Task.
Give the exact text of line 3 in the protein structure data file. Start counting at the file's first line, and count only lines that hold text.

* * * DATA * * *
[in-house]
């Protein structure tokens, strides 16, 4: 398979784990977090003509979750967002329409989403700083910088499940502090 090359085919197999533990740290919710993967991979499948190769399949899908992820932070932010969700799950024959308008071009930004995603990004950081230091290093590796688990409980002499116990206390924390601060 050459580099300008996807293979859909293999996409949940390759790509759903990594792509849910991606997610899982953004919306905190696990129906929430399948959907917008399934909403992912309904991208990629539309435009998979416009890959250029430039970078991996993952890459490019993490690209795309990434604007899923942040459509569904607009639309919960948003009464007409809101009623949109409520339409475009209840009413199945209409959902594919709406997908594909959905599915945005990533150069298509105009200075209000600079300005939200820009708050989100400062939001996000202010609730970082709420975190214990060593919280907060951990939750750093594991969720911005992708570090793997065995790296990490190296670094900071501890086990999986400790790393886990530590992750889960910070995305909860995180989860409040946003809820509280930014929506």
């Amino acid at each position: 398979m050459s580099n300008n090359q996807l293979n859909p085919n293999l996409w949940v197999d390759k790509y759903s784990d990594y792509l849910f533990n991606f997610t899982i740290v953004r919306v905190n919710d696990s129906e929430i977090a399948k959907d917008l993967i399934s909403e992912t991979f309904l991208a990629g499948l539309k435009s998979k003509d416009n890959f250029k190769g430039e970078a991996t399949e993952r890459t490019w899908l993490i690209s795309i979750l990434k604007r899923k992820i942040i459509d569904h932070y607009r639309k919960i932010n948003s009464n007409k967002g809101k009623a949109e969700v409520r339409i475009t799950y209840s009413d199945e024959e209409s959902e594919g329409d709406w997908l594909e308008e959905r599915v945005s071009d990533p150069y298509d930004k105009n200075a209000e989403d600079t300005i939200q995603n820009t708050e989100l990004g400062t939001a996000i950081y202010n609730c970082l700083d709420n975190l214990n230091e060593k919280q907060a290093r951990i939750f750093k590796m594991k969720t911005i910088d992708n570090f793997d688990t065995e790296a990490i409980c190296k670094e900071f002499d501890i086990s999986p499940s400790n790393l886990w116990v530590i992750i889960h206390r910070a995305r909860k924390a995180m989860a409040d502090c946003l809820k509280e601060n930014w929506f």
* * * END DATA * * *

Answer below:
């Amino acid at each position: 398979m050459s580099n300008n090359q996807l293979n859909p085919n293999l996409w949940v197999d390759k790509y759903s784990d990594y792509l849910f533990n991606f997610t899982i740290v953004r919306v905190n919710d696990s129906e929430i977090a399948k959907d917008l993967i399934s909403e992912t991979f309904l991208a990629g499948l539309k435009s998979k003509d416009n890959f250029k190769g430039e970078a991996t399949e993952r890459t490019w899908l993490i690209s795309i979750l990434k604007r899923k992820i942040i459509d569904h932070y607009r639309k919960i932010n948003s009464n007409k967002g809101k009623a949109e969700v409520r339409i475009t799950y209840s009413d199945e024959e209409s959902e594919g329409d709406w997908l594909e308008e959905r599915v945005s071009d990533p150069y298509d930004k105009n200075a209000e989403d600079t300005i939200q995603n820009t708050e989100l990004g400062t939001a996000i950081y202010n609730c970082l700083d709420n975190l214990n230091e060593k919280q907060a290093r951990i939750f750093k590796m594991k969720t911005i910088d992708n570090f793997d688990t065995e790296a990490i409980c190296k670094e900071f002499d501890i086990s999986p499940s400790n790393l886990w116990v530590i992750i889960h206390r910070a995305r909860k924390a995180m989860a409040d502090c946003l809820k509280e601060n930014w929506f």